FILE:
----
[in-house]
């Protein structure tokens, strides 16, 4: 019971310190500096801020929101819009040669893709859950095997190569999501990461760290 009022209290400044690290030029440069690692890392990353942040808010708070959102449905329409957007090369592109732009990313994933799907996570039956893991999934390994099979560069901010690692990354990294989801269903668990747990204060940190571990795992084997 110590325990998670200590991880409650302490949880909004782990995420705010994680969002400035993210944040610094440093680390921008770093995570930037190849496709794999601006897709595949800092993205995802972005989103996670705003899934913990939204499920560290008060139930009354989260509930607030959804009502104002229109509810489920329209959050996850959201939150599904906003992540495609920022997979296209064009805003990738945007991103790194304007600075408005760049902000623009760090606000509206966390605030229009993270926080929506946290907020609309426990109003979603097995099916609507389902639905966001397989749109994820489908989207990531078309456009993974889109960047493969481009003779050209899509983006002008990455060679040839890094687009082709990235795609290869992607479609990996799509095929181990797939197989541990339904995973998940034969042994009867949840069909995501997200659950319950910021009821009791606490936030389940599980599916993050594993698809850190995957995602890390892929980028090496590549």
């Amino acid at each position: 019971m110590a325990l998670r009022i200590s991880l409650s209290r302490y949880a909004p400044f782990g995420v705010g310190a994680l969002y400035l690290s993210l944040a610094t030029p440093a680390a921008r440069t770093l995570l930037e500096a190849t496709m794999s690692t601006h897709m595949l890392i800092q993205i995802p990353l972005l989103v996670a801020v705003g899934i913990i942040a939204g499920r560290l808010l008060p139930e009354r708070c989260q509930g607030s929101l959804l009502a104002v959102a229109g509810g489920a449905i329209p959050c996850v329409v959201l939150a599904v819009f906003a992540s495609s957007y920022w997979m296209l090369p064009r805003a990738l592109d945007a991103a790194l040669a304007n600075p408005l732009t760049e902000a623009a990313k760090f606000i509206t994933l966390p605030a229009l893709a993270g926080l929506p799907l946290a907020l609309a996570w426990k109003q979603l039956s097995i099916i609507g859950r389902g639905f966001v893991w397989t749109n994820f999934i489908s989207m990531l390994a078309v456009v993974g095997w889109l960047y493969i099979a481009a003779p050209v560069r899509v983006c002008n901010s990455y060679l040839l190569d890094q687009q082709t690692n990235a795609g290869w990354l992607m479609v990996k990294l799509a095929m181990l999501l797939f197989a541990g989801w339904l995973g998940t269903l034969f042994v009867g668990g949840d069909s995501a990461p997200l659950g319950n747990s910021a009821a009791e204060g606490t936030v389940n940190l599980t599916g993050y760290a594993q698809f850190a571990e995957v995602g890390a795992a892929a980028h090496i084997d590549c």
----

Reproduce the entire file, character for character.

[in-house]
């Protein structure tokens, strides 16, 4: 019971310190500096801020929101819009040669893709859950095997190569999501990461760290 009022209290400044690290030029440069690692890392990353942040808010708070959102449905329409957007090369592109732009990313994933799907996570039956893991999934390994099979560069901010690692990354990294989801269903668990747990204060940190571990795992084997 110590325990998670200590991880409650302490949880909004782990995420705010994680969002400035993210944040610094440093680390921008770093995570930037190849496709794999601006897709595949800092993205995802972005989103996670705003899934913990939204499920560290008060139930009354989260509930607030959804009502104002229109509810489920329209959050996850959201939150599904906003992540495609920022997979296209064009805003990738945007991103790194304007600075408005760049902000623009760090606000509206966390605030229009993270926080929506946290907020609309426990109003979603097995099916609507389902639905966001397989749109994820489908989207990531078309456009993974889109960047493969481009003779050209899509983006002008990455060679040839890094687009082709990235795609290869992607479609990996799509095929181990797939197989541990339904995973998940034969042994009867949840069909995501997200659950319950910021009821009791606490936030389940599980599916993050594993698809850190995957995602890390892929980028090496590549």
């Amino acid at each position: 019971m110590a325990l998670r009022i200590s991880l409650s209290r302490y949880a909004p400044f782990g995420v705010g310190a994680l969002y400035l690290s993210l944040a610094t030029p440093a680390a921008r440069t770093l995570l930037e500096a190849t496709m794999s690692t601006h897709m595949l890392i800092q993205i995802p990353l972005l989103v996670a801020v705003g899934i913990i942040a939204g499920r560290l808010l008060p139930e009354r708070c989260q509930g607030s929101l959804l009502a104002v959102a229109g509810g489920a449905i329209p959050c996850v329409v959201l939150a599904v819009f906003a992540s495609s957007y920022w997979m296209l090369p064009r805003a990738l592109d945007a991103a790194l040669a304007n600075p408005l732009t760049e902000a623009a990313k760090f606000i509206t994933l966390p605030a229009l893709a993270g926080l929506p799907l946290a907020l609309a996570w426990k109003q979603l039956s097995i099916i609507g859950r389902g639905f966001v893991w397989t749109n994820f999934i489908s989207m990531l390994a078309v456009v993974g095997w889109l960047y493969i099979a481009a003779p050209v560069r899509v983006c002008n901010s990455y060679l040839l190569d890094q687009q082709t690692n990235a795609g290869w990354l992607m479609v990996k990294l799509a095929m181990l999501l797939f197989a541990g989801w339904l995973g998940t269903l034969f042994v009867g668990g949840d069909s995501a990461p997200l659950g319950n747990s910021a009821a009791e204060g606490t936030v389940n940190l599980t599916g993050y760290a594993q698809f850190a571990e995957v995602g890390a795992a892929a980028h090496i084997d590549c």